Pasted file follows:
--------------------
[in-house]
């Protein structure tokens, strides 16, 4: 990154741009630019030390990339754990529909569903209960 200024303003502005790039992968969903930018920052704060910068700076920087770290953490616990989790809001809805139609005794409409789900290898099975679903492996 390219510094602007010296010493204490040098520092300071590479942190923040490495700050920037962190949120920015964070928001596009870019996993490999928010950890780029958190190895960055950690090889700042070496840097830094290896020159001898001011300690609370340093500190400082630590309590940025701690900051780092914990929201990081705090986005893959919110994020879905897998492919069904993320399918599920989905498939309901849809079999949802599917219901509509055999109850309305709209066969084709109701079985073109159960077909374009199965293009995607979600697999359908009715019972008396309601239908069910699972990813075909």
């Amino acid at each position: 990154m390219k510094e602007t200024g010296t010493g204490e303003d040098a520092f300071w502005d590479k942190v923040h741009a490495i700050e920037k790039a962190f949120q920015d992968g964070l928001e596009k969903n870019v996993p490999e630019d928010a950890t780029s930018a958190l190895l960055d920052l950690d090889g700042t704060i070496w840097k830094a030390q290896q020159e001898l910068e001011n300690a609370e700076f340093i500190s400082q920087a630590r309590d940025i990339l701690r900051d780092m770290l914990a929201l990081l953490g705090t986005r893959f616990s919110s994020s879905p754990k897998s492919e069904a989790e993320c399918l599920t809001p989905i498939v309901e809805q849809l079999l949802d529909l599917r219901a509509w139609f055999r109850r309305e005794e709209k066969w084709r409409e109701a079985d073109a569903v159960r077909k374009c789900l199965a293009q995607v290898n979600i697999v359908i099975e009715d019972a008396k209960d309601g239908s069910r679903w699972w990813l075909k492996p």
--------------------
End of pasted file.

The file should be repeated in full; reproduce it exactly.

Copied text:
[in-house]
């Protein structure tokens, strides 16, 4: 990154741009630019030390990339754990529909569903209960 200024303003502005790039992968969903930018920052704060910068700076920087770290953490616990989790809001809805139609005794409409789900290898099975679903492996 390219510094602007010296010493204490040098520092300071590479942190923040490495700050920037962190949120920015964070928001596009870019996993490999928010950890780029958190190895960055950690090889700042070496840097830094290896020159001898001011300690609370340093500190400082630590309590940025701690900051780092914990929201990081705090986005893959919110994020879905897998492919069904993320399918599920989905498939309901849809079999949802599917219901509509055999109850309305709209066969084709109701079985073109159960077909374009199965293009995607979600697999359908009715019972008396309601239908069910699972990813075909």
């Amino acid at each position: 990154m390219k510094e602007t200024g010296t010493g204490e303003d040098a520092f300071w502005d590479k942190v923040h741009a490495i700050e920037k790039a962190f949120q920015d992968g964070l928001e596009k969903n870019v996993p490999e630019d928010a950890t780029s930018a958190l190895l960055d920052l950690d090889g700042t704060i070496w840097k830094a030390q290896q020159e001898l910068e001011n300690a609370e700076f340093i500190s400082q920087a630590r309590d940025i990339l701690r900051d780092m770290l914990a929201l990081l953490g705090t986005r893959f616990s919110s994020s879905p754990k897998s492919e069904a989790e993320c399918l599920t809001p989905i498939v309901e809805q849809l079999l949802d529909l599917r219901a509509w139609f055999r109850r309305e005794e709209k066969w084709r409409e109701a079985d073109a569903v159960r077909k374009c789900l199965a293009q995607v290898n979600i697999v359908i099975e009715d019972a008396k209960d309601g239908s069910r679903w699972w990813l075909k492996p």